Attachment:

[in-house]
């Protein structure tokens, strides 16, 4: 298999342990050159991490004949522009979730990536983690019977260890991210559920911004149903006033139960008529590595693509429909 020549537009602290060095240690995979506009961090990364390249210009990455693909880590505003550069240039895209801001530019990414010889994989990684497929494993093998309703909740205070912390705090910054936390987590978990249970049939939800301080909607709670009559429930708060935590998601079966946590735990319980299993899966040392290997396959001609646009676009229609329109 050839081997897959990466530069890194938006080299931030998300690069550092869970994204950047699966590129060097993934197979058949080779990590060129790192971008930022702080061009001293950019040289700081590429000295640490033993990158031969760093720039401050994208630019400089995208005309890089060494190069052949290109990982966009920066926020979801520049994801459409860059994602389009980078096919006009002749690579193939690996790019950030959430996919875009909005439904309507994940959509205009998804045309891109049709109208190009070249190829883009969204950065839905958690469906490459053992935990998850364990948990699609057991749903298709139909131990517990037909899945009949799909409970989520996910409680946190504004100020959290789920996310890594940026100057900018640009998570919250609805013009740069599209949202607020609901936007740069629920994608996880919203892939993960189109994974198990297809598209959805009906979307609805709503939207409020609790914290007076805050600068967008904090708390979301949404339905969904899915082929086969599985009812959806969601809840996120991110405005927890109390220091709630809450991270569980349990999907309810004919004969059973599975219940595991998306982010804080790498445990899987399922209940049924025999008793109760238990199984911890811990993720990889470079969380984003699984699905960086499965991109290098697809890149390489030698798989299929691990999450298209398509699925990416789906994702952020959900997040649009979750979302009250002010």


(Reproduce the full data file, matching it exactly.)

[in-house]
């Protein structure tokens, strides 16, 4: 298999342990050159991490004949522009979730990536983690019977260890991210559920911004149903006033139960008529590595693509429909 020549537009602290060095240690995979506009961090990364390249210009990455693909880590505003550069240039895209801001530019990414010889994989990684497929494993093998309703909740205070912390705090910054936390987590978990249970049939939800301080909607709670009559429930708060935590998601079966946590735990319980299993899966040392290997396959001609646009676009229609329109 050839081997897959990466530069890194938006080299931030998300690069550092869970994204950047699966590129060097993934197979058949080779990590060129790192971008930022702080061009001293950019040289700081590429000295640490033993990158031969760093720039401050994208630019400089995208005309890089060494190069052949290109990982966009920066926020979801520049994801459409860059994602389009980078096919006009002749690579193939690996790019950030959430996919875009909005439904309507994940959509205009998804045309891109049709109208190009070249190829883009969204950065839905958690469906490459053992935990998850364990948990699609057991749903298709139909131990517990037909899945009949799909409970989520996910409680946190504004100020959290789920996310890594940026100057900018640009998570919250609805013009740069599209949202607020609901936007740069629920994608996880919203892939993960189109994974198990297809598209959805009906979307609805709503939207409020609790914290007076805050600068967008904090708390979301949404339905969904899915082929086969599985009812959806969601809840996120991110405005927890109390220091709630809450991270569980349990999907309810004919004969059973599975219940595991998306982010804080790498445990899987399922209940049924025999008793109760238990199984911890811990993720990889470079969380984003699984699905960086499965991109290098697809890149390489030698798989299929691990999450298209398509699925990416789906994702952020959900997040649009979750979302009250002010």